Also, note that while radiation is toxic, people are typically stupid and even more irrational during unexpected emergencies. Don't be surprised if there are hordes of mobs marauding in the direct aftermath of a blast, unaware that in doing so they are shortening their lifespan to hours, days, weeks, or months.


The wind blows east. If you live east of a nuclear incident, you will need to stay in your house (preferably basement) for 80 days. Plan on everything you will need, and remember it is very unlikely you will have electricity.

Some ideas:

  • Food (wheat or rye can be eaten raw if soaked for 24 hours in water).
  • Water
  • Way to store waste (buckets with lids)
  • Tape and plastic
  • Heat, if needed (realize you will be in an air-sealed environment, so don't kill yourself with CO2)
  • Candles
  • Productive ways to use time:
    • scriptures
    • survival books
    • weights
    • coloring books
  • Guns.
  • Soap and washcloths.
  • Underwear.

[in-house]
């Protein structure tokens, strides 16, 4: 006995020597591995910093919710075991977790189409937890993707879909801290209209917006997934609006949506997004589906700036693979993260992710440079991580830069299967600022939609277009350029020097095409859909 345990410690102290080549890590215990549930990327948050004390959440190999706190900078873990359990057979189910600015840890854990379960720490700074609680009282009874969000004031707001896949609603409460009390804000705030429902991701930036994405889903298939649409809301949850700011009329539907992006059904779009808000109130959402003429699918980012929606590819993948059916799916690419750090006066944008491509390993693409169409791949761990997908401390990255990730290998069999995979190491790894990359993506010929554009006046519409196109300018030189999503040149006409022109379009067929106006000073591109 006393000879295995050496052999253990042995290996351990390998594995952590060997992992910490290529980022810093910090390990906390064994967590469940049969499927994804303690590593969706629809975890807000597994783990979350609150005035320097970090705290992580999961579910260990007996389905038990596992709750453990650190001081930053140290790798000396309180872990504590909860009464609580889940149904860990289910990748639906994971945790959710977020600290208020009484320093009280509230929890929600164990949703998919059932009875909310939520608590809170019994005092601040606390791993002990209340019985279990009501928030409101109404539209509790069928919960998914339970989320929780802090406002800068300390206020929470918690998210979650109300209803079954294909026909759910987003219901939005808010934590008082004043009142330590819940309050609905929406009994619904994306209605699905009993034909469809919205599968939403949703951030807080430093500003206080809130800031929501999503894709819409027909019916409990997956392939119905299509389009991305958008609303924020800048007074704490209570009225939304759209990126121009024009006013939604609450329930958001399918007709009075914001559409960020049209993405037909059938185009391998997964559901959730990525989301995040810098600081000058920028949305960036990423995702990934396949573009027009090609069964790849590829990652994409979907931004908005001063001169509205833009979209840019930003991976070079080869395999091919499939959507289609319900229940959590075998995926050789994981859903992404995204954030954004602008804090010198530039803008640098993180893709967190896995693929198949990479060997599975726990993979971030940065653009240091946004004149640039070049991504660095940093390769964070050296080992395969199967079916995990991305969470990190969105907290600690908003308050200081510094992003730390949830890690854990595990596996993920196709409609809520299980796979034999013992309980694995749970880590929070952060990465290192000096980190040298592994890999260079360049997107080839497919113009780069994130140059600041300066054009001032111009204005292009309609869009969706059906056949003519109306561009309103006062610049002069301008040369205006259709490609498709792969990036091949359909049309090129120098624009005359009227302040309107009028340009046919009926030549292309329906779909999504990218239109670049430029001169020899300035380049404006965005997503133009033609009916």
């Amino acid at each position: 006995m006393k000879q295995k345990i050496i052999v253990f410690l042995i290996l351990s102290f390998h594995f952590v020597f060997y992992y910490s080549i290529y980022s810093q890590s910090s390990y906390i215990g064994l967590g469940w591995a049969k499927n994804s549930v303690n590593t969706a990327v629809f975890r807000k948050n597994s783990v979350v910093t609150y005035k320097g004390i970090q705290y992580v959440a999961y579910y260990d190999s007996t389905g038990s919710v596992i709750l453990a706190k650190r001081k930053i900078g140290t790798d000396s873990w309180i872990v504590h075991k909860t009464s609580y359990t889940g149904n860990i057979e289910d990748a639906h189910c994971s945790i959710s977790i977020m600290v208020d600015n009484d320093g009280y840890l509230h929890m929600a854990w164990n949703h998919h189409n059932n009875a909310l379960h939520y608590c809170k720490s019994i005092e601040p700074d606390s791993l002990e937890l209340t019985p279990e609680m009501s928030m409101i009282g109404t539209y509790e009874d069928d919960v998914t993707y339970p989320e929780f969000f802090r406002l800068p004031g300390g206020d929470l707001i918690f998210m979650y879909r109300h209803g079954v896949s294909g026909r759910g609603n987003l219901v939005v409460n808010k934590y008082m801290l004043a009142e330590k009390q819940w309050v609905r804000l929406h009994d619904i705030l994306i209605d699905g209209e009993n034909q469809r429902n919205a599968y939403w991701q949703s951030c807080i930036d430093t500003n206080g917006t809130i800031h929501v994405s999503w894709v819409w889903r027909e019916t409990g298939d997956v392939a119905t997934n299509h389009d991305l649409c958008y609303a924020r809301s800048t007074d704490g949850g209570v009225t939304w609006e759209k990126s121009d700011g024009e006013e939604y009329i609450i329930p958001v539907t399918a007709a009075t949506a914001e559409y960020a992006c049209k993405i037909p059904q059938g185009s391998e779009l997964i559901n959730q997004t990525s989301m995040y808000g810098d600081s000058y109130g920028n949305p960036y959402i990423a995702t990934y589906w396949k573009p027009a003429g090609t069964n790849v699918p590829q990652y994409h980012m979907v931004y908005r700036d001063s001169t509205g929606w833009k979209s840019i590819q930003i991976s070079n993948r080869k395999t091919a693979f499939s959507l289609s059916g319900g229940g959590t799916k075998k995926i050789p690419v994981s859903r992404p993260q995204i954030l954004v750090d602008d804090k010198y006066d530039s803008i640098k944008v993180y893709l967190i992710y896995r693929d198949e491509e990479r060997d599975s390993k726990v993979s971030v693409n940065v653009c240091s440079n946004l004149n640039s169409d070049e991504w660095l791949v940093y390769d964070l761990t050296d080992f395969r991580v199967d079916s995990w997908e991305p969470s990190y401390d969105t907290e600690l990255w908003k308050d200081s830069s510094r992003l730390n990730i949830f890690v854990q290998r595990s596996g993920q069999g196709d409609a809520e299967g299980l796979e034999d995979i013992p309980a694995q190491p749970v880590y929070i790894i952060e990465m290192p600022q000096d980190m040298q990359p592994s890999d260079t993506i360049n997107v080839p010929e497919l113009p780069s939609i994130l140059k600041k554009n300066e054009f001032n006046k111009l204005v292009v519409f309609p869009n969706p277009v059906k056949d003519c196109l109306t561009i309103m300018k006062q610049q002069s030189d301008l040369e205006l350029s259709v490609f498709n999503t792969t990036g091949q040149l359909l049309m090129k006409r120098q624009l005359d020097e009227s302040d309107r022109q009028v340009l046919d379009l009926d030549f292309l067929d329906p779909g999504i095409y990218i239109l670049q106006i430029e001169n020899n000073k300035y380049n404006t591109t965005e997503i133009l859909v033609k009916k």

Think outside the box.

Example: if you have chickens, you could go gather the eggs and (provided you have a rooster), keep them for two weeks, then begin incubating them with body heat or in a compost bucket (wood shavings and pee). Chicks eat next to nothing, and then you will emerge from your hiding with some chickens.

Another example: If you store food and water in your basement anyway, you can eat all of that without needing any special arrangements in the event of this sort of disaster.

80 days is a long time to be doing nothing. It's a great time to fast to shed those extra pounds, read up on how to live in the primitive world that awaits you, learn to spin wool, whatever.


The aftermath of this will have a lot to do with what caused it. If a rogue suitcase bomb, like the many missing from the former USSR, it could be an isolated incident, and you might emerge from this to rejoin normal life. In pretty much any other situation, what lies after will look nothing like what came before.